- very little progress has been made on long-term waste facilities – this means the use of nuclear power is irresponsible;
- the costs are consistently higher than predicted, which negates the supposed benefits it has over other low-carbon technology. Nuclear power’s costs increase with time (because of more and more stringent safety standards), unlike other renewables. For example, in the time it took for the costs of the only two new build nuclear plants in Europe since the Chernobyl accident in 1989 to balloon, solar PV halved in price.
Moreover, there are viable alternatives to a future with nuclear power, and a future of nuclear power hardly appears viable at all. To replace fossil-fuel-energy use and meet the projected future energy demands, nuclear energy production would have to increase by 10.5 per cent per year from 2010 to 2050 – which, quite frankly, is nowhere near to happening. WWF has an alternative vision, of a 100 per cent renewable energy supply, with a) energy savings (including binding targets!), and b) an interconnected grid with advanced supply and demand management. And this picture is not compatible with the use of nuclear energy, which would compete rather than complement renewables. Nuclear plants can’t be turned off when demand is low (neither can coal or gas or any traditional power station), so it is renewable energy sources – wind turbines, solar plants, etc. – that get turned off. Moreover, having nuclear power as a base-load disincentivises energy efficiency and savings. With a inflexible base-load there is a certain amount of energy produced that needs to be used, and being more efficient and reducing consumption won’t have an effect on inflexible forms of production like nuclear (or other combined cycle power plants, be they coal or gas, etc.). Thus, investing more in nuclear now will impede long-term decarbonisation, because it will hamper the development and spread of renewables.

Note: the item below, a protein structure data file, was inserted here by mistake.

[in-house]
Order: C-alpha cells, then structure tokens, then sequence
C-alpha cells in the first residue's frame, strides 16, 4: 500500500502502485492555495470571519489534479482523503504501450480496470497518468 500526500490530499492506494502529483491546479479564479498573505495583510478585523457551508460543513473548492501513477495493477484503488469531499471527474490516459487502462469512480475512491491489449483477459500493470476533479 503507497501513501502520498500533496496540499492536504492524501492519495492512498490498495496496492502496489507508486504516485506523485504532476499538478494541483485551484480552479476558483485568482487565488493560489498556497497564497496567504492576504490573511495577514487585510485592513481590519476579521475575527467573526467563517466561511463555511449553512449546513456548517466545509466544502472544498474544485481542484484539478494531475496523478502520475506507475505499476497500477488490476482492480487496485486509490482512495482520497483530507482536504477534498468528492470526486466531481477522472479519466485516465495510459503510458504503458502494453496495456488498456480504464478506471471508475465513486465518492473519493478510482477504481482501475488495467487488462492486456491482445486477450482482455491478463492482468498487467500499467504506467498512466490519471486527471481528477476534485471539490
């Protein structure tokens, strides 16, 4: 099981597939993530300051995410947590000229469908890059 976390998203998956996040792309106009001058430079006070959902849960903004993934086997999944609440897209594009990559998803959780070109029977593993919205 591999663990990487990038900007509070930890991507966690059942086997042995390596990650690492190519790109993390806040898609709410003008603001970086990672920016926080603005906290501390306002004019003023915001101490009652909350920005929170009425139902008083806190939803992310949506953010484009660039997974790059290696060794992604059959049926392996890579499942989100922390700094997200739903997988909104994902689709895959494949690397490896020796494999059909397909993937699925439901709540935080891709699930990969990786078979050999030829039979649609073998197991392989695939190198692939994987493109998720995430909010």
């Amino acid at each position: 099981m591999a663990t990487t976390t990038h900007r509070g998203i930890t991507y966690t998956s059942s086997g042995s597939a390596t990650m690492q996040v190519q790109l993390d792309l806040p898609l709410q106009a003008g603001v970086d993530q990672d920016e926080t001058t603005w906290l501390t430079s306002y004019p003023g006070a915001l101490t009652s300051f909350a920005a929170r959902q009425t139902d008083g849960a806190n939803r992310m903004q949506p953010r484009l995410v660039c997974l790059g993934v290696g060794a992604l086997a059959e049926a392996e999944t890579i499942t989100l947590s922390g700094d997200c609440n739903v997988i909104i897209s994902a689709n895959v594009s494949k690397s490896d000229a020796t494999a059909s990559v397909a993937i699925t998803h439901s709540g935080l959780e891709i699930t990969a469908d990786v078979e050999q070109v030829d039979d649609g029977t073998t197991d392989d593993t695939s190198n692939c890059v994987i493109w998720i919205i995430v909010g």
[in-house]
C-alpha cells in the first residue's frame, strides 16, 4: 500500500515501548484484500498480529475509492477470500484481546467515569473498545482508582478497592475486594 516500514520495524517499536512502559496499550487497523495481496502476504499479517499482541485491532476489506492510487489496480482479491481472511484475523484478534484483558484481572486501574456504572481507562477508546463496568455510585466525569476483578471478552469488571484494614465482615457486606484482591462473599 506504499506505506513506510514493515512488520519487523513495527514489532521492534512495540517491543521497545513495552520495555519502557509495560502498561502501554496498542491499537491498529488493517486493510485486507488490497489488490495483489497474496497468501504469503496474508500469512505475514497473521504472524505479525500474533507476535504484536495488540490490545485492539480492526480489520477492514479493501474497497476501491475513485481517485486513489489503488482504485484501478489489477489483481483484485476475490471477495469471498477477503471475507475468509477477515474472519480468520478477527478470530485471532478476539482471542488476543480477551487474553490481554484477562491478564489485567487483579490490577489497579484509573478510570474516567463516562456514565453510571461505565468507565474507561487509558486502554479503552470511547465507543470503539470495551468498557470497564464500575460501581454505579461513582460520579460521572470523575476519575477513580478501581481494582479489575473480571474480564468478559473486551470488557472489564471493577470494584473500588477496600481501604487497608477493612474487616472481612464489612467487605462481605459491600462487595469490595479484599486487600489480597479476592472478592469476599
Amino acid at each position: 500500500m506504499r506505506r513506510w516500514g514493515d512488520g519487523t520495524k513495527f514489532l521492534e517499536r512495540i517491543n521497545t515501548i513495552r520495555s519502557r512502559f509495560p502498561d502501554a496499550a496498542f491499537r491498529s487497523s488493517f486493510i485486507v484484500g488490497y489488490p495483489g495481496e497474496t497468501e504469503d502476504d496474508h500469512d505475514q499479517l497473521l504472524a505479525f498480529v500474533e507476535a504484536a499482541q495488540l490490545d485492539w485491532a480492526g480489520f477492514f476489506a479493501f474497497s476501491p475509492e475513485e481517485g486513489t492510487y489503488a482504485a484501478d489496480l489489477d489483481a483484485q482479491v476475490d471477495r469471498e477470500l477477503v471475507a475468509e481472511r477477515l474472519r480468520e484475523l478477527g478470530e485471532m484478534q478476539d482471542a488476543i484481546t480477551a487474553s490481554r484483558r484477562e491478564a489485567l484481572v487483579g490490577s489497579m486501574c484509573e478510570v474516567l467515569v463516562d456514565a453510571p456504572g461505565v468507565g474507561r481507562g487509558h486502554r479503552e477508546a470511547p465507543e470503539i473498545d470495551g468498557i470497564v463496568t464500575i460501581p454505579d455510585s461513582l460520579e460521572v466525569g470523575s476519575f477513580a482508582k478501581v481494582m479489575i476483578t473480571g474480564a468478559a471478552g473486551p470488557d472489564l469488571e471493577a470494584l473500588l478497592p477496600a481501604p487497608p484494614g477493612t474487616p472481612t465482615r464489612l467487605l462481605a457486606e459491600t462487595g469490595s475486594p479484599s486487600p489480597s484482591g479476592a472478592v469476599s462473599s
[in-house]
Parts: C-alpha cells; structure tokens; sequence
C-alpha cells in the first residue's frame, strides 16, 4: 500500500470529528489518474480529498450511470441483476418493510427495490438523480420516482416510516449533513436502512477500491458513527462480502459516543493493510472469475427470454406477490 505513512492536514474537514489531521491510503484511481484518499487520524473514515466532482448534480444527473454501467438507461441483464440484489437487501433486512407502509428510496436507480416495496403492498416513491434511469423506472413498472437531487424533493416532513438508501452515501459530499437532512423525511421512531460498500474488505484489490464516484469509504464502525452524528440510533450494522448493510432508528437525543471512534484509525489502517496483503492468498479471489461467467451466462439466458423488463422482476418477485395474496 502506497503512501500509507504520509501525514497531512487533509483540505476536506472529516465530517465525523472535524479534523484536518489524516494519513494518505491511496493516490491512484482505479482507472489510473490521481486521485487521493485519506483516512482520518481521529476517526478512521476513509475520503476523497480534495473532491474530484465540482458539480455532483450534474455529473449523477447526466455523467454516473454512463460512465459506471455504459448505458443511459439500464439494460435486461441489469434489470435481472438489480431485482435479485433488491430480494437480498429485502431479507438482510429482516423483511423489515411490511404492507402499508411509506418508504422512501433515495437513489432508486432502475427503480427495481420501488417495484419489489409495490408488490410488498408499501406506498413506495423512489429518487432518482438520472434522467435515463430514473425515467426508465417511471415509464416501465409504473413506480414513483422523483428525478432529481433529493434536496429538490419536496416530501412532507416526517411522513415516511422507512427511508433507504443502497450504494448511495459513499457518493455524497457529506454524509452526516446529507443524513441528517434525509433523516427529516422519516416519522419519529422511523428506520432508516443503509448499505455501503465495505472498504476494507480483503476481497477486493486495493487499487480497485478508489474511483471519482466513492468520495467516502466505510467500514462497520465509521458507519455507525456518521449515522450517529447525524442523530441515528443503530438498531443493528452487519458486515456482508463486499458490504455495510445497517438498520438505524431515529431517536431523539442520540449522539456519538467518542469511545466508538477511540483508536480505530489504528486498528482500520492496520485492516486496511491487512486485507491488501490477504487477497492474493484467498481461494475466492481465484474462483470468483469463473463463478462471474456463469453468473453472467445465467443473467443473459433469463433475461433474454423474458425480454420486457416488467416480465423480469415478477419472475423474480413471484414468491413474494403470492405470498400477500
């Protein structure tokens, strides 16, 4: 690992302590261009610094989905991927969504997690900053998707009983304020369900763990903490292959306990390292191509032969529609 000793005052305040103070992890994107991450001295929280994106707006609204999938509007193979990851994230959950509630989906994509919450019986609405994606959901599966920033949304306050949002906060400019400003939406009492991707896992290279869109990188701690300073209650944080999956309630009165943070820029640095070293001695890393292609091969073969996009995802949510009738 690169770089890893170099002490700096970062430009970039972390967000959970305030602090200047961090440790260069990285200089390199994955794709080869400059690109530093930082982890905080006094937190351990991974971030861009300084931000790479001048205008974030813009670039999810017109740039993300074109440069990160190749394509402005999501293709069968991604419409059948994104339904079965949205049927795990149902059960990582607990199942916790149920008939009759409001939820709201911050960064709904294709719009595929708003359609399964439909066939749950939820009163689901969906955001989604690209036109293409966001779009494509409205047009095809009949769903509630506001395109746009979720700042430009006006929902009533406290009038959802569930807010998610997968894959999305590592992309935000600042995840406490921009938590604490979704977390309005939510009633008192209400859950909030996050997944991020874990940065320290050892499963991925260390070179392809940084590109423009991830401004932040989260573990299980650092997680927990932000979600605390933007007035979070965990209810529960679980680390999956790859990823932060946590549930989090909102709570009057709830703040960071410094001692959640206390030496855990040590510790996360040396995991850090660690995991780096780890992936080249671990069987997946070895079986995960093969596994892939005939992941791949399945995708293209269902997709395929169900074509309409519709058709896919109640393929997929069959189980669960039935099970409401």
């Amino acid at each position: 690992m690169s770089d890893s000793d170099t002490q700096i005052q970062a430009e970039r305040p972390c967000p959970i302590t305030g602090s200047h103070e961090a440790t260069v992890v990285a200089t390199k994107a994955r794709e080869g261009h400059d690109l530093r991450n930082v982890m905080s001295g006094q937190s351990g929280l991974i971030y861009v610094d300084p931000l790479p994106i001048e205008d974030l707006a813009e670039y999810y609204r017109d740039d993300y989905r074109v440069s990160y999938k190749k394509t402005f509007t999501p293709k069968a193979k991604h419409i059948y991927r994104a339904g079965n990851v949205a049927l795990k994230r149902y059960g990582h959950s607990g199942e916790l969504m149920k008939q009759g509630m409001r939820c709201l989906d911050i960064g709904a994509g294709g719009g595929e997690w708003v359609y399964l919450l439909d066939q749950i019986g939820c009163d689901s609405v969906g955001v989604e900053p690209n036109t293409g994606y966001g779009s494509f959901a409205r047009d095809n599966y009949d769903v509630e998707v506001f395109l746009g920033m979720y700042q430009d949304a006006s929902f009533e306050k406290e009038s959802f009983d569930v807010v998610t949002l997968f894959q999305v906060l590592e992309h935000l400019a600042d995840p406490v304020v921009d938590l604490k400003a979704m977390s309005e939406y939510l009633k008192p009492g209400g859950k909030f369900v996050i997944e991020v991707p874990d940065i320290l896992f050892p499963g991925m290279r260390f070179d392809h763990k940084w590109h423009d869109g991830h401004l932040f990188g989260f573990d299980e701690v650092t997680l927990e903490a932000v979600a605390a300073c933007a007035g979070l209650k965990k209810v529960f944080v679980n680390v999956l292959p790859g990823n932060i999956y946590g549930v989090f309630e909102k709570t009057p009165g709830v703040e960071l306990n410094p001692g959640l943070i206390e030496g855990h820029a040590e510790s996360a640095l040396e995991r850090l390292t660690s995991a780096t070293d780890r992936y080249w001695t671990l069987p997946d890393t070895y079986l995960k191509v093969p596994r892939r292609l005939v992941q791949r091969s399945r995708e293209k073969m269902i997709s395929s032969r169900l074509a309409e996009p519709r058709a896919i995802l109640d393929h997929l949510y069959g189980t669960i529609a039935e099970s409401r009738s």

As one commentator put it, the European Union cannot tackle the global energy crisis, reduce carbon emissions and achieve its sustainable growth objectives by engaging in half measures.